Retrograde analysis, a tool, and a mindset to deal with high uncertainty
These last weeks have been, hectic and you’ve seen me posting a bit less than usual. Among other things, I spent quite some time giving webinars to a few of our industrial customers in Europe. The need to address innovation programs retooling is quite pressing for everyone.
A part of these webinars is private and concerns their business and processes in some cases. Still, I can share the part about the mindset and the tools such as retrograde analysis that becomes more important than ever.
(You can also check a Twitter thread version of this post here.)
Crisis, forecast and disproving them
To start with, it’s worth remembering that the Covid-19 crisis is not the subprime crisis of 2008 all over again, with its financial domino effect. It’s far worse because it’s directly connected to all our global production and supply chain, to tourism and hospitality, food and agriculture, and of course, healthcare. (Here is a more extended discussion on the nature of the crisis here if you need a refresher.)
Long story short, we’re in it (a global recession) until a vaccine starts to be widely distributed, which means 2 years, to be realistic. Until then, anything goes in the markets, and if you think you can forecast what’s going to happen… you can’t really, can you?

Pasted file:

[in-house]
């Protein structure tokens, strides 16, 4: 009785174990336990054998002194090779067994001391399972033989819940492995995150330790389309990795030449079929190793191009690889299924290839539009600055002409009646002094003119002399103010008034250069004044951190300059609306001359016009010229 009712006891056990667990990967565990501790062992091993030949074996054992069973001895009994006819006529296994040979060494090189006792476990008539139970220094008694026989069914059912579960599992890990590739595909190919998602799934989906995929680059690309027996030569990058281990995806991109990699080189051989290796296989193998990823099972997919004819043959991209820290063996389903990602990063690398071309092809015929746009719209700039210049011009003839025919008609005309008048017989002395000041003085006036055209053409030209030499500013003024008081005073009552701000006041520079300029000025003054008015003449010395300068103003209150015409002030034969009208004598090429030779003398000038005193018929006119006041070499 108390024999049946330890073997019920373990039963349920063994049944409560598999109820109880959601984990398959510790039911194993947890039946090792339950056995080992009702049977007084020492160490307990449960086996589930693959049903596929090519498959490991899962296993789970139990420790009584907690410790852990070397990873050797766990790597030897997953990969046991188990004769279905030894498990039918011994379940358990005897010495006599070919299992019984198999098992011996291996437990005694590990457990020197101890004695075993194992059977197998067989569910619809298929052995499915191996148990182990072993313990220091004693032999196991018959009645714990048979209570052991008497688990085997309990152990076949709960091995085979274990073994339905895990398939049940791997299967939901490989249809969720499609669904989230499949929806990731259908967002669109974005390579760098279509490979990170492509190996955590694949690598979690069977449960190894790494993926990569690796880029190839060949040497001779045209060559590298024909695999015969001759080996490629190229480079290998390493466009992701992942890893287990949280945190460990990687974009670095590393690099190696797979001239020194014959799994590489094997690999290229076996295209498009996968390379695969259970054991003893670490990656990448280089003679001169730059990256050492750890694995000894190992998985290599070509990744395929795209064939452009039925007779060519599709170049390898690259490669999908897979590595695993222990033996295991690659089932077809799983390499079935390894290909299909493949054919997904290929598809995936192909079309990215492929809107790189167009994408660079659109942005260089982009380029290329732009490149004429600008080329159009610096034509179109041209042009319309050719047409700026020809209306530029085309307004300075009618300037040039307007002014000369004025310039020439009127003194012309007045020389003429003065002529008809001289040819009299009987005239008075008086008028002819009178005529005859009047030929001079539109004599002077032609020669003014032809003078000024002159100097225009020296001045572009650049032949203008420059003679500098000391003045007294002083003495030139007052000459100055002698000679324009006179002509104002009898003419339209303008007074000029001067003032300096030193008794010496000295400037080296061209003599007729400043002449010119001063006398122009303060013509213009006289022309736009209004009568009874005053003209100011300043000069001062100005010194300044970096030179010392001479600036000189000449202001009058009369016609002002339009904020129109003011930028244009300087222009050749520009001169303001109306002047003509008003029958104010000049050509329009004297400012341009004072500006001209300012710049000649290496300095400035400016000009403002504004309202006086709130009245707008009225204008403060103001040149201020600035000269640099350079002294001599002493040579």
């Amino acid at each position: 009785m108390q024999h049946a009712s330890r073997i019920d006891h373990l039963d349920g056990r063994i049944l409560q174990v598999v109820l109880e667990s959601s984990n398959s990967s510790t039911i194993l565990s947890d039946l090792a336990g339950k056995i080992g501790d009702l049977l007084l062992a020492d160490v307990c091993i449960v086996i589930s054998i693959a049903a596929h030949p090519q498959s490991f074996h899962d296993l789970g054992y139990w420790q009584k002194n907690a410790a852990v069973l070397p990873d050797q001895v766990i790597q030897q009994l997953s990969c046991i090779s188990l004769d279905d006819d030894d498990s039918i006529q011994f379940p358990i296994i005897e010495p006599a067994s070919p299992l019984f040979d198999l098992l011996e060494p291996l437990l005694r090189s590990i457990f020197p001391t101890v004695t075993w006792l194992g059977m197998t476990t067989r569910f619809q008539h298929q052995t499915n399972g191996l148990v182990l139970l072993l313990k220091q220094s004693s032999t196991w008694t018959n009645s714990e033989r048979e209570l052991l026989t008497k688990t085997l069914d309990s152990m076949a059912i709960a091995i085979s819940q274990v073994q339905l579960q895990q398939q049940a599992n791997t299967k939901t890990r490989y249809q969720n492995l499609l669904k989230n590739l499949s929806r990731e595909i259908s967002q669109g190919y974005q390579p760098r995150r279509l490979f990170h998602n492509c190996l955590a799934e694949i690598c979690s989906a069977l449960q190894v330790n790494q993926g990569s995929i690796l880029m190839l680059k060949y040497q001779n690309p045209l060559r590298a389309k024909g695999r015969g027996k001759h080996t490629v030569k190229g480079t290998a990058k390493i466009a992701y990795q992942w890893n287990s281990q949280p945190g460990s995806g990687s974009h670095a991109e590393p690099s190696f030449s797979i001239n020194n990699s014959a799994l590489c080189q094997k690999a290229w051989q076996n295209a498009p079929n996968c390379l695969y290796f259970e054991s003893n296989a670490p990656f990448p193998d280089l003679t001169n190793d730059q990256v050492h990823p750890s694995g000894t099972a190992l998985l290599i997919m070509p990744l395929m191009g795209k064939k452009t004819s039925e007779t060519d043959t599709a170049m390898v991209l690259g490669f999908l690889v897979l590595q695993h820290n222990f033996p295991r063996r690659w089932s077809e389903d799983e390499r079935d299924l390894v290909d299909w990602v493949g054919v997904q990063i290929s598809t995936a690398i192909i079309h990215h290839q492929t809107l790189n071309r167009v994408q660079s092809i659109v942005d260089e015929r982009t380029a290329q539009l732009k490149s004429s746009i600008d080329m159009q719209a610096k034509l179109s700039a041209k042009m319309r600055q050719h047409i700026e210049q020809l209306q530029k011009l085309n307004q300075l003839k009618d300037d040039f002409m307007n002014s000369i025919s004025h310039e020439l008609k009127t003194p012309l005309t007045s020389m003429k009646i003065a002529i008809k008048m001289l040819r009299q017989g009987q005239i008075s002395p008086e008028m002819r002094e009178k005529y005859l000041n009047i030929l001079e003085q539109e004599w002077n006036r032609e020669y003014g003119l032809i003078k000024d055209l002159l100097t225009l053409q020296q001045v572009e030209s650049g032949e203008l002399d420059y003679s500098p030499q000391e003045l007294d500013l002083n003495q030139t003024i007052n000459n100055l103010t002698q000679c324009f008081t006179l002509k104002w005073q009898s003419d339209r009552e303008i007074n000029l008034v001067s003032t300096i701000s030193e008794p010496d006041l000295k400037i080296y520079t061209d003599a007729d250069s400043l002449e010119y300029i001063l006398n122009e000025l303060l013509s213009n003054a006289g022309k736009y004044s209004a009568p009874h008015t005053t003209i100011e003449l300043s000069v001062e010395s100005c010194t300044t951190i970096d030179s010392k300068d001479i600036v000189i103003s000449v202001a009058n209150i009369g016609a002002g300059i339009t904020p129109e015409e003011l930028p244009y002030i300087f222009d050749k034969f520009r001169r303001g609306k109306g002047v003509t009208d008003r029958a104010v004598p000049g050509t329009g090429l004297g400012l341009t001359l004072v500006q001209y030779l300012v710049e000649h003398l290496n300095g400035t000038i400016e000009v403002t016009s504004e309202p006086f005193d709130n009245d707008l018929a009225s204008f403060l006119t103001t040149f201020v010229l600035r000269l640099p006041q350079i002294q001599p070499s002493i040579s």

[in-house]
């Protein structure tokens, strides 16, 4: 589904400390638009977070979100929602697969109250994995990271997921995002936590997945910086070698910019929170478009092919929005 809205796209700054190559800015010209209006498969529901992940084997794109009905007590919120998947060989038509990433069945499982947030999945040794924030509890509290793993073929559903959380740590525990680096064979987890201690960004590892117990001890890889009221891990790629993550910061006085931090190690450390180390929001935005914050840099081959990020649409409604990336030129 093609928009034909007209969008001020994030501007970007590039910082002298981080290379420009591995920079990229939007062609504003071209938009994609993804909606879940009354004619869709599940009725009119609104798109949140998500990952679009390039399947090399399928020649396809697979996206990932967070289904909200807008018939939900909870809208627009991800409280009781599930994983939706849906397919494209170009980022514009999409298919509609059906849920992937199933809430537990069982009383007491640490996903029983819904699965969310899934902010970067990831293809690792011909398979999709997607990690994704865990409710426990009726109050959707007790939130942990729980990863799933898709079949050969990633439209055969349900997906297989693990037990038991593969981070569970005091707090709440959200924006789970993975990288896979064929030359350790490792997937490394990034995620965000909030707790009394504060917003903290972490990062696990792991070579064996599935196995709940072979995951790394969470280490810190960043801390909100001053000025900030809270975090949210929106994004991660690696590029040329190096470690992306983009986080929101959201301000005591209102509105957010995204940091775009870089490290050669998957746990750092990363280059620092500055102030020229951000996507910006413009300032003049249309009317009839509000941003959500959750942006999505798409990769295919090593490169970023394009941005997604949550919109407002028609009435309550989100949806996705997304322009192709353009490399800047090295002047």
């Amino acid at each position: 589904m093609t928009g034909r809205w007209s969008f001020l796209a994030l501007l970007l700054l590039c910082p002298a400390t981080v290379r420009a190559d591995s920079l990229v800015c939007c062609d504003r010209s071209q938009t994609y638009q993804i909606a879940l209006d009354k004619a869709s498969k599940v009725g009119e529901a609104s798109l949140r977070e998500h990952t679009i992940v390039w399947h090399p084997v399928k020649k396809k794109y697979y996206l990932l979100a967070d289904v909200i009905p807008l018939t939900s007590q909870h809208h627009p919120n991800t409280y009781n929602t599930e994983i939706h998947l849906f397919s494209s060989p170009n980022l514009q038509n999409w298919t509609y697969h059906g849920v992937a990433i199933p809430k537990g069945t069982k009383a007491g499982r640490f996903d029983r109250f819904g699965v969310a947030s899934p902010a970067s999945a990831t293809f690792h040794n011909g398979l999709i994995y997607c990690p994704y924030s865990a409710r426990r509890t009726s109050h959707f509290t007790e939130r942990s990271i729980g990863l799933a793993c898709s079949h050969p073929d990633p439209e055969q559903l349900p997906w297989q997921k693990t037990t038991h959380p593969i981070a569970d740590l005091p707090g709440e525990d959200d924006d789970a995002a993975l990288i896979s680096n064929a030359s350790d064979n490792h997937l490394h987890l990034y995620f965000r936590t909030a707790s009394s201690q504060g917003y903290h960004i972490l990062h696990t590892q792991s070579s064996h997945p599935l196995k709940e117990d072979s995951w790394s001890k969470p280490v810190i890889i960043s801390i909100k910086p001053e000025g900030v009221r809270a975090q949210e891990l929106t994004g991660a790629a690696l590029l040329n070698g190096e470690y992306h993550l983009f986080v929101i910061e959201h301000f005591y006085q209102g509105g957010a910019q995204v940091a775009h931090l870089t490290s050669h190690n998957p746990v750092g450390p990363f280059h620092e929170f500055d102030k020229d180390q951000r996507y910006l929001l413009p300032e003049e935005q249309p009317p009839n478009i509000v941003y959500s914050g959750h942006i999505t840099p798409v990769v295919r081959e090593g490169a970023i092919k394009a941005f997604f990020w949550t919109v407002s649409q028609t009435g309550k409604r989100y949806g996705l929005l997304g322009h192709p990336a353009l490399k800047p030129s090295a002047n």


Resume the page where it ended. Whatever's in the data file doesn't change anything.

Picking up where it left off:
Now how to address that?
Well, by doing a forecast, of course. And no, I’m not joking. Even if no one can forecast what’s going to happen within 6 months (and even less so two years from now), it’s still important to make predictions. The reason is that we still need to move forward and have an opinion about it.
But there is a twist now…
The twist is not to believe your forecasts anymore, instead try to disprove them.
In another article on the Covid-19 crisis, I did most of the job for you on key issues with the PESTEL framework (Politics, Economy, Society, etc.). You don’t have to trust me (you shouldn’t), and you also should look at your own market with more focus (my analysis was comprehensive).
So what’s the point of these forecasts if you can’t trust them and want to disprove them? They give you reference points looking ahead. The hypotheses that are framed precisely set a vision of the future that you can assess:
Doing such an exercise is key when you do retrograde analysis, which is one of the key tools you might want to consider to rebuild your innovation program as we speak.
What is retrograde analysis?
Imagine a high complexity game such as chess. After each move played, possible scenarios branch out exponentially. What high-level players do is not follow-up on everything and anticipate millions of moves. They try to anticipate what are the most favorable outcomes 10 or 20 moves ahead.
First though, they map out the key possibilities from the current state of the game: